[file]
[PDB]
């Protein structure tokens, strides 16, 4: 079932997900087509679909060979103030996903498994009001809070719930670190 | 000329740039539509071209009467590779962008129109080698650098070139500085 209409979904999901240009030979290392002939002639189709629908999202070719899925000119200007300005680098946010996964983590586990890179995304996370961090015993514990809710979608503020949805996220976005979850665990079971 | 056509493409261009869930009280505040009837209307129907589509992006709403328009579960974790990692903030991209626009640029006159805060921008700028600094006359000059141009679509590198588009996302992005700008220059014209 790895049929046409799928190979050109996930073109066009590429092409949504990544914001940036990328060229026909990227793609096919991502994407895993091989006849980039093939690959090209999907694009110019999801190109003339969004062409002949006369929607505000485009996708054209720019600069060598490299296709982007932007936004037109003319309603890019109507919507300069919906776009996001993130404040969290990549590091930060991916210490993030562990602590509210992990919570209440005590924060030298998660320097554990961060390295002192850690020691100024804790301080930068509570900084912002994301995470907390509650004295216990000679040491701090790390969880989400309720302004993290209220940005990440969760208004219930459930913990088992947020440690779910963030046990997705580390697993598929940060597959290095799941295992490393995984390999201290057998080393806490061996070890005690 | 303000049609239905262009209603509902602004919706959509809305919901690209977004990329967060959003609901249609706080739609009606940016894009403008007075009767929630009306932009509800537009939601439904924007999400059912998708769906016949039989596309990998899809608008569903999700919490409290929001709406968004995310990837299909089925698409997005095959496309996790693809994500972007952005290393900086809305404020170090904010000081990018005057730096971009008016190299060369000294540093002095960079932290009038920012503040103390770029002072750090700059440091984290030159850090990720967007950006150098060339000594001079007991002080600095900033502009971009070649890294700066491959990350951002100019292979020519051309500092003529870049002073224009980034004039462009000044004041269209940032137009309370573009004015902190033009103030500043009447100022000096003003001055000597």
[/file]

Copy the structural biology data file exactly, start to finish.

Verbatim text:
[PDB]
């Protein structure tokens, strides 16, 4: 079932997900087509679909060979103030996903498994009001809070719930670190 | 000329740039539509071209009467590779962008129109080698650098070139500085 209409979904999901240009030979290392002939002639189709629908999202070719899925000119200007300005680098946010996964983590586990890179995304996370961090015993514990809710979608503020949805996220976005979850665990079971 | 056509493409261009869930009280505040009837209307129907589509992006709403328009579960974790990692903030991209626009640029006159805060921008700028600094006359000059141009679509590198588009996302992005700008220059014209 790895049929046409799928190979050109996930073109066009590429092409949504990544914001940036990328060229026909990227793609096919991502994407895993091989006849980039093939690959090209999907694009110019999801190109003339969004062409002949006369929607505000485009996708054209720019600069060598490299296709982007932007936004037109003319309603890019109507919507300069919906776009996001993130404040969290990549590091930060991916210490993030562990602590509210992990919570209440005590924060030298998660320097554990961060390295002192850690020691100024804790301080930068509570900084912002994301995470907390509650004295216990000679040491701090790390969880989400309720302004993290209220940005990440969760208004219930459930913990088992947020440690779910963030046990997705580390697993598929940060597959290095799941295992490393995984390999201290057998080393806490061996070890005690 | 303000049609239905262009209603509902602004919706959509809305919901690209977004990329967060959003609901249609706080739609009606940016894009403008007075009767929630009306932009509800537009939601439904924007999400059912998708769906016949039989596309990998899809608008569903999700919490409290929001709406968004995310990837299909089925698409997005095959496309996790693809994500972007952005290393900086809305404020170090904010000081990018005057730096971009008016190299060369000294540093002095960079932290009038920012503040103390770029002072750090700059440091984290030159850090990720967007950006150098060339000594001079007991002080600095900033502009971009070649890294700066491959990350951002100019292979020519051309500092003529870049002073224009980034004039462009000044004041269209940032137009309370573009004015902190033009103030500043009447100022000096003003001055000597």